WASHINGTON - The Federal Reserve sent its clearest signal to date Wednesday that it will keep interest rates super-low to boost the U.S. economy even after the job market has improved significantly.
The Fed says it plans to keep its key short-term rate near zero until the unemployment rate reaches 6.5 percent or less - as long as expected inflation is tame. Unemployment is now 7.7 percent.
That plan adds detail to what the Fed had said before: that it expects to keep the rate low until at least mid-2015. For the first time, the Fed is making clear to investors and consumers that it will link its actions to specific economic markers.
"This approach is superior" to setting a timetable for a possible rate increase, Chairman Ben Bernanke said at a news conference. "It is more transparent and will allow the markets to respond quickly and promptly to changes" in the Fed's economic outlook.
Bernanke made clear that even after unemployment falls below 6.5 percent, the Fed might decide that it needs to keep stimulating the economy. Other economic factors will also shape its policy decisions, he said.
In a statement after its final policy meeting of the year, the Fed said it will also keep spending $85 billion a month on bond purchases to drive down long-term borrowing costs and stimulate economic growth.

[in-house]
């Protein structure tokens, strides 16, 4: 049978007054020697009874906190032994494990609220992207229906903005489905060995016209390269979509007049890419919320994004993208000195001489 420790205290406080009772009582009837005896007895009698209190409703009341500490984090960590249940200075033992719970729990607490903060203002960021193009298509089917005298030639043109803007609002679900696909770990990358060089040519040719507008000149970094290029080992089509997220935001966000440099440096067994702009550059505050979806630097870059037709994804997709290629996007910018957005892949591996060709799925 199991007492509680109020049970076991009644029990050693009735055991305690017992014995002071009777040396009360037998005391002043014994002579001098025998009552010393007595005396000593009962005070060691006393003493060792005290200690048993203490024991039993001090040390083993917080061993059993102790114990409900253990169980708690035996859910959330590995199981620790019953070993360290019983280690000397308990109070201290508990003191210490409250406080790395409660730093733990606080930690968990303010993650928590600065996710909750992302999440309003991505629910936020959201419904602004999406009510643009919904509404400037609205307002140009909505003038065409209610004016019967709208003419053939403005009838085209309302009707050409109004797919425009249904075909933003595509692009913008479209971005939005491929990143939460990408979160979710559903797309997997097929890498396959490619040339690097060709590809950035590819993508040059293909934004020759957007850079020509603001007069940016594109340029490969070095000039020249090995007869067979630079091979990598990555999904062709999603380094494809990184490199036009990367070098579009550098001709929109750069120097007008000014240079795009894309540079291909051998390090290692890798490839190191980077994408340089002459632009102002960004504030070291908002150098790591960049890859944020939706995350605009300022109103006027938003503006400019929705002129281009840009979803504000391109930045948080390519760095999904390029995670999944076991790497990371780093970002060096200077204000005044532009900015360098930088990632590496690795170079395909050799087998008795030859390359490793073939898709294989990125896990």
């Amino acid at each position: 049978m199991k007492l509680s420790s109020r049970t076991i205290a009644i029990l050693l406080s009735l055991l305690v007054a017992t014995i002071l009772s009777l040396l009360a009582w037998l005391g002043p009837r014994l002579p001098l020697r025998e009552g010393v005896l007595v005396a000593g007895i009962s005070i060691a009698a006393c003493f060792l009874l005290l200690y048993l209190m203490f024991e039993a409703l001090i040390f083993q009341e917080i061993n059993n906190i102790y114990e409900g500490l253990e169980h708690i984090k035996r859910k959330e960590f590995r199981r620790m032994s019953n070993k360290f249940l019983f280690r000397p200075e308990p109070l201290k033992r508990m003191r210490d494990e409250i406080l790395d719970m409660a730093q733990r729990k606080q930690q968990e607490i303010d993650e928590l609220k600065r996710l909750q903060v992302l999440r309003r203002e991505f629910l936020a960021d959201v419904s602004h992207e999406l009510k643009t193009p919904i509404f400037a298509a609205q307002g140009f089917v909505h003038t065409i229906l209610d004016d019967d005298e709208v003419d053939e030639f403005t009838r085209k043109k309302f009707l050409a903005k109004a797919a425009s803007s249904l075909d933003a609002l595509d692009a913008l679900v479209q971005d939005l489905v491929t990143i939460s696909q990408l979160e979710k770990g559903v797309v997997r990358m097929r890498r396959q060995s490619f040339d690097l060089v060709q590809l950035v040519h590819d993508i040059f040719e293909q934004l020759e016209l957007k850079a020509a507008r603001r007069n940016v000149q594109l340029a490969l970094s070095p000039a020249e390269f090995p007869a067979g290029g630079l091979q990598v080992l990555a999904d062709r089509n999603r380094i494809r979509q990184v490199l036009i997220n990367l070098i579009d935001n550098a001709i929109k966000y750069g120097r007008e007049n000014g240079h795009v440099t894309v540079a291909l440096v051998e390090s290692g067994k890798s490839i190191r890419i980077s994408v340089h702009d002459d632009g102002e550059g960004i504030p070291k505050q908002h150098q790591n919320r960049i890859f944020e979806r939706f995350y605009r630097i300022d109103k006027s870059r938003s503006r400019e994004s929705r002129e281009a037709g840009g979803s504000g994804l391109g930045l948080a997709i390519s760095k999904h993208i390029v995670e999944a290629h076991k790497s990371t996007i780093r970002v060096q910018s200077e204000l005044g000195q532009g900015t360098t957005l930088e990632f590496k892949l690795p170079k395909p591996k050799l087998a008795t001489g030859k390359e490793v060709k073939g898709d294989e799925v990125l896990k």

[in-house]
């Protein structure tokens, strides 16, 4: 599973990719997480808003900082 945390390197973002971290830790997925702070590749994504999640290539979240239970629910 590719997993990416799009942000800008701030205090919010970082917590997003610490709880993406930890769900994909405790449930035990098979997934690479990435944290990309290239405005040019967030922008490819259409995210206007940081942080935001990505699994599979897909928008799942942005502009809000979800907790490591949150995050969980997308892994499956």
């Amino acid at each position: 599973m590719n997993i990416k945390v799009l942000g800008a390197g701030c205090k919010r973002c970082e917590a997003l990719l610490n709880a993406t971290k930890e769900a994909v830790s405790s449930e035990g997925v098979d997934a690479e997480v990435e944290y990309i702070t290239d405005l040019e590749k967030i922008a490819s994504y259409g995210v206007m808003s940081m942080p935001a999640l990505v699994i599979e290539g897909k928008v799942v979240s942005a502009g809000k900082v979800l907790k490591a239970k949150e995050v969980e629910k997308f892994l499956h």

The Fed will spend $45 billion a month on long-term Treasury purchases to replace a previous bond-purchase program of an equal size. And it will keep buying $40 billion a month in mortgage bonds.
"The Fed has become more explicit and more transparent," said Steven Wood, chief economist at Insight Economics. "This should provide the markets with much more clarity around monetary policy action in the upcoming year."
With its new purchases of long-term Treasurys, the Fed's investment portfolio, which is nearly $3 trillion, would swell to nearly $4 trillion by the end of 2013 if its bond purchase programs remain in place.
The policies are intended to help an economy that the Fed says is growing only modestly.
Stocks and bond yields rose after the Fed's statement was released. The Dow Jones industrial average was little changed just before the Fed news crossed at 12:30 p.m. Eastern time and jumped 69 points shortly after.
The yield on the benchmark 10-year Treasury note rose to 1.69 percent from 1.65 percent as investors sold ultra-safe investments and moved money into stocks.
The Fed's plan to keep stimulating the economy at least until unemployment has reached 6.5 percent is intended to reassure consumers, companies and investors, said Joseph Gagnon, a former Fed official who is a senior fellow at the Peterson Institute for International Economics.
Having only a target date of mid-2015 for any increase in interest rates "sounded gloomy," as if the economy would remain weak until then, Gagnon said. Specifying an unemployment rate - close to a normal rate of 6 percent or less - makes clear that the Fed will keep stimulating the economy even after the job market has strengthened.
"This is trying to get away from that sense of 'Oh, my God, this is all about gloom and doom,' " Gagnon said.